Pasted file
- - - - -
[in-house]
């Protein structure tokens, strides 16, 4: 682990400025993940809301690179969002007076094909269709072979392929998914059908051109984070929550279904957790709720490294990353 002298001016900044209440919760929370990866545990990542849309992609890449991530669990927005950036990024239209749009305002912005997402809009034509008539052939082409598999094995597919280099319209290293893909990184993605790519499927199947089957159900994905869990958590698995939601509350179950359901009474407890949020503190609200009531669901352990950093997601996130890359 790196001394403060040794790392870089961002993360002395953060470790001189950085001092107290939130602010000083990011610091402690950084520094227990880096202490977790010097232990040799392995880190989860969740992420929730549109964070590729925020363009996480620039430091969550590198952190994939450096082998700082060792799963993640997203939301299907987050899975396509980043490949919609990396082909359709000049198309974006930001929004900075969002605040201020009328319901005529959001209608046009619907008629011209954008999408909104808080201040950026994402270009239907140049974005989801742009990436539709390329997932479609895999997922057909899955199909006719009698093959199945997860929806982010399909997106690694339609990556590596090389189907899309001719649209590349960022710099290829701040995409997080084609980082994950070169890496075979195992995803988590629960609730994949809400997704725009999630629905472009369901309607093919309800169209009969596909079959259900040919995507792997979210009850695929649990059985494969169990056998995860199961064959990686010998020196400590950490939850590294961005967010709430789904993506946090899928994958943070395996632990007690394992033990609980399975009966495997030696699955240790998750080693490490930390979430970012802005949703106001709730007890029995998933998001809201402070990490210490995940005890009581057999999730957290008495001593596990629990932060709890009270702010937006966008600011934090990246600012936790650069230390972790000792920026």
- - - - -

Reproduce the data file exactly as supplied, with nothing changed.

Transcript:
[in-house]
């Protein structure tokens, strides 16, 4: 682990400025993940809301690179969002007076094909269709072979392929998914059908051109984070929550279904957790709720490294990353 002298001016900044209440919760929370990866545990990542849309992609890449991530669990927005950036990024239209749009305002912005997402809009034509008539052939082409598999094995597919280099319209290293893909990184993605790519499927199947089957159900994905869990958590698995939601509350179950359901009474407890949020503190609200009531669901352990950093997601996130890359 790196001394403060040794790392870089961002993360002395953060470790001189950085001092107290939130602010000083990011610091402690950084520094227990880096202490977790010097232990040799392995880190989860969740992420929730549109964070590729925020363009996480620039430091969550590198952190994939450096082998700082060792799963993640997203939301299907987050899975396509980043490949919609990396082909359709000049198309974006930001929004900075969002605040201020009328319901005529959001209608046009619907008629011209954008999408909104808080201040950026994402270009239907140049974005989801742009990436539709390329997932479609895999997922057909899955199909006719009698093959199945997860929806982010399909997106690694339609990556590596090389189907899309001719649209590349960022710099290829701040995409997080084609980082994950070169890496075979195992995803988590629960609730994949809400997704725009999630629905472009369901309607093919309800169209009969596909079959259900040919995507792997979210009850695929649990059985494969169990056998995860199961064959990686010998020196400590950490939850590294961005967010709430789904993506946090899928994958943070395996632990007690394992033990609980399975009966495997030696699955240790998750080693490490930390979430970012802005949703106001709730007890029995998933998001809201402070990490210490995940005890009581057999999730957290008495001593596990629990932060709890009270702010937006966008600011934090990246600012936790650069230390972790000792920026």